Proceedings of the Boston Area Colloquium in Ancient Philosophy: Volume XV (1999)

Volume XV (1999)
 
 
Brill (Verlag)
  • erschienen am 8. Mai 2000
 
  • Buch
  • |
  • Hardcover
  • |
  • 301 Seiten
978-90-04-11704-4 (ISBN)
 
Most of the colloquia explore important topics such as the notion of self in Plato and the relationship between sense and knowledge in Aristotle. In addition, two colloquia discuss the origins of Pyrrhonic scepticism and the themes of Seneca's "Natural Questions," This publication has also been published in paperback, please click here for details.
  • Englisch
  • Leiden
  • |
  • Niederlande
  • Für Beruf und Forschung
  • laminiert
  • Höhe: 244 mm
  • |
  • Breite: 163 mm
  • |
  • Dicke: 26 mm
  • 717 gr
978-90-04-11704-4 (9789004117044)
9004117040 (9004117040)
John J. Cleary, Ph.D. is Professor of Philosophy at Boston College and senior lecturer at NUI Maynooth (Ireland). He received his B.A. and M.A. from University College, Dublin, and his Ph.D. from Boston University in 1982. He was director of the Boston Area Colloquium in Ancient Philosophy from 1984 to 1988, and is the founding general editor for this series of Proceedings. He has published extensively on ancient philosophy, including monographs on Aristotle on the Many Senses of Priority (Carbondale, 1988) and on Aristotle and Mathematics (Brill, 1995). Currently he is researching the role of mathematics in the theology of Proclus, and analyzing Aritstotle's Metaphysics M & N for Project Archelogos. Gary M. Gurtler, S.J., Ph.D. is Professor of Philosophy at Boston College. He was educated at St.John Fisher College, at Fordham University, and at the Weston School of Theology. He has published on ancient philosophy, with special attention to Neoplatonism, including a book on Plotinus: The Experience of Unity (Lang, 1988). Currently he is concluding research on the psychology of Plotinus.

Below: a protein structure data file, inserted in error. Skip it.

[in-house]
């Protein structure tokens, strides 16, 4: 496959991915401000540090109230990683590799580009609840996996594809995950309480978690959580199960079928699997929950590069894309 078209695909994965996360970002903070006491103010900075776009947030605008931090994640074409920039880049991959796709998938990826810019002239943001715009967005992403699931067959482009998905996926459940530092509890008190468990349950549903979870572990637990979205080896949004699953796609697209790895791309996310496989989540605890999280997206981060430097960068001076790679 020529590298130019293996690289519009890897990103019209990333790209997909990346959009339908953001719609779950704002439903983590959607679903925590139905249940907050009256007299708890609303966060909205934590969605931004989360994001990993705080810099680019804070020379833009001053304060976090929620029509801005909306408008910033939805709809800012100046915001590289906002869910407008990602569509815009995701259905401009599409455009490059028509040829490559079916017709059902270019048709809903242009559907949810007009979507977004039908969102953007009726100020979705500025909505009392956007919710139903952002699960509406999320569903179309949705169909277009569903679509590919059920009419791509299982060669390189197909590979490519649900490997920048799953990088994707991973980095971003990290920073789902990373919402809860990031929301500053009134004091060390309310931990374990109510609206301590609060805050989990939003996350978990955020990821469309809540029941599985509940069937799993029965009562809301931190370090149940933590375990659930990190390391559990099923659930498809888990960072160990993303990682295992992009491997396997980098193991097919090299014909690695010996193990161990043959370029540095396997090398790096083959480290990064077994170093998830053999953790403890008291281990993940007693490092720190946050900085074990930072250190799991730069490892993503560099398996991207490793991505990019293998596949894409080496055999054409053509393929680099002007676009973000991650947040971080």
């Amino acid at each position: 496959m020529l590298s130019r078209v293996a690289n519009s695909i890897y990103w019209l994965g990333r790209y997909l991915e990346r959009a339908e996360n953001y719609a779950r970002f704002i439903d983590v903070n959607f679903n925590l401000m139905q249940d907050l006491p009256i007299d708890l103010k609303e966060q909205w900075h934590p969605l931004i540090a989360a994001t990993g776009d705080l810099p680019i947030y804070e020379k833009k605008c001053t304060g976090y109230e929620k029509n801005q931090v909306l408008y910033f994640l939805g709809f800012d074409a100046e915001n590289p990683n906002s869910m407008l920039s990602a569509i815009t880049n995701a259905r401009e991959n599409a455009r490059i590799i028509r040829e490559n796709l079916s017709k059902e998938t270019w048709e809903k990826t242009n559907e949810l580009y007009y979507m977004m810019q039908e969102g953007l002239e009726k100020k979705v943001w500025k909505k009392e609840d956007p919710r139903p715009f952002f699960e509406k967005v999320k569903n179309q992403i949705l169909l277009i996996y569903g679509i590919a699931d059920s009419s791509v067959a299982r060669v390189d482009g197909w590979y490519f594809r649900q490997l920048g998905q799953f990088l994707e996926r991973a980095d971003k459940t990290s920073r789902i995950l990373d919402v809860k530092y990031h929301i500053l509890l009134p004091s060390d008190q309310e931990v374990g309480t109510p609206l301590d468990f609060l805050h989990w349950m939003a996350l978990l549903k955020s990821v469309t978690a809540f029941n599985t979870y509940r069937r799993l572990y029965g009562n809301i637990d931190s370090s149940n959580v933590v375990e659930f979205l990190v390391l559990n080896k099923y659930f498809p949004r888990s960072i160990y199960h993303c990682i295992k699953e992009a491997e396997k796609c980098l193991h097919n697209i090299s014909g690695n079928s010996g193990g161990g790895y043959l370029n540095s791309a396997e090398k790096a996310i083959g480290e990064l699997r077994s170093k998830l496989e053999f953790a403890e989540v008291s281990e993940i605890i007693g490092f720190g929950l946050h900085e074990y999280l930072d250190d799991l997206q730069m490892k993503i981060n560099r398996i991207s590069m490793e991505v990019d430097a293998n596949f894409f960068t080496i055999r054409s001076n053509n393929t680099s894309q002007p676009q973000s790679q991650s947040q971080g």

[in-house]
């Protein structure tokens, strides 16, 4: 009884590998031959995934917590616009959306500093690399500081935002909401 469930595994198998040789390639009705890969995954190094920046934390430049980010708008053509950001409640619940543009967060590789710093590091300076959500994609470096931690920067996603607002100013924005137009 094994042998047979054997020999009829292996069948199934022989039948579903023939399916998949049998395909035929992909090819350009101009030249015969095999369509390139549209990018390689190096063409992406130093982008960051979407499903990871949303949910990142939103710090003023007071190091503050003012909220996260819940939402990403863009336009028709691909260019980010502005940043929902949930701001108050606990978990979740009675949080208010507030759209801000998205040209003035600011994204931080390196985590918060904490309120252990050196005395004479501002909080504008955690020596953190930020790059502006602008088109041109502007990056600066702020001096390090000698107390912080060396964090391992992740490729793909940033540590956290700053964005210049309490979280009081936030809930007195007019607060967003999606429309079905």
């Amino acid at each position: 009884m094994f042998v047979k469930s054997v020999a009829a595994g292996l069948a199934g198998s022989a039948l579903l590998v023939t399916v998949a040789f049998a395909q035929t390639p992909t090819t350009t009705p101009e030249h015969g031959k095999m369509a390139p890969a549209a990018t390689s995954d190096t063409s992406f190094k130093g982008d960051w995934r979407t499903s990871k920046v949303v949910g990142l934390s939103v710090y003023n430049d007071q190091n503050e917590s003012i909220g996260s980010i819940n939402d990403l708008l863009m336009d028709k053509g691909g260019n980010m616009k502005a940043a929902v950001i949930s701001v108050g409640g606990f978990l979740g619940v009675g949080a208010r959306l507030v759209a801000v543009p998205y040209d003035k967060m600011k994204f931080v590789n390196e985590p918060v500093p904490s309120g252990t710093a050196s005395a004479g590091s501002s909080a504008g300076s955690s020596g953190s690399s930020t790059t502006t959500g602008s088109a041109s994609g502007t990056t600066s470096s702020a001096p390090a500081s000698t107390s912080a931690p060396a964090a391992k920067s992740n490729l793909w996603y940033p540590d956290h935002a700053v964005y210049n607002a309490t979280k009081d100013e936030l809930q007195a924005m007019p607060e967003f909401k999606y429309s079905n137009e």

This volume represents the activities of BACAP during 1998-99. Three colloquia deal with Platonic texts. The first examines the myth of Atlantis in the 'Timaeus and Critias', the second focuses on self and knowledge in the 'Republic' and the 'Phaedo', while the third explores the rhetoric of the 'Phaedrus'.
Aristotle is also treated in three colloquia. Two of these colloquia tease out different aspects of the 'De Anima'; the analogy between sensing and knowing, and the implications of Aristotle's account of perception for modern philosophy of mind. The third colloquium on Aristotle discusses recent interpretations of 'Metaphysics' Zeta.
The remaining two colloquia treat of Seneca's 'Natural Questions' and of the pre-history of Pyrrhonic skepticism. The first deals with Seneca's partially successful attempt to write a literary masterpiece. The second discusses the philosophical milieu of Pyrrho and his early form of skepticism.

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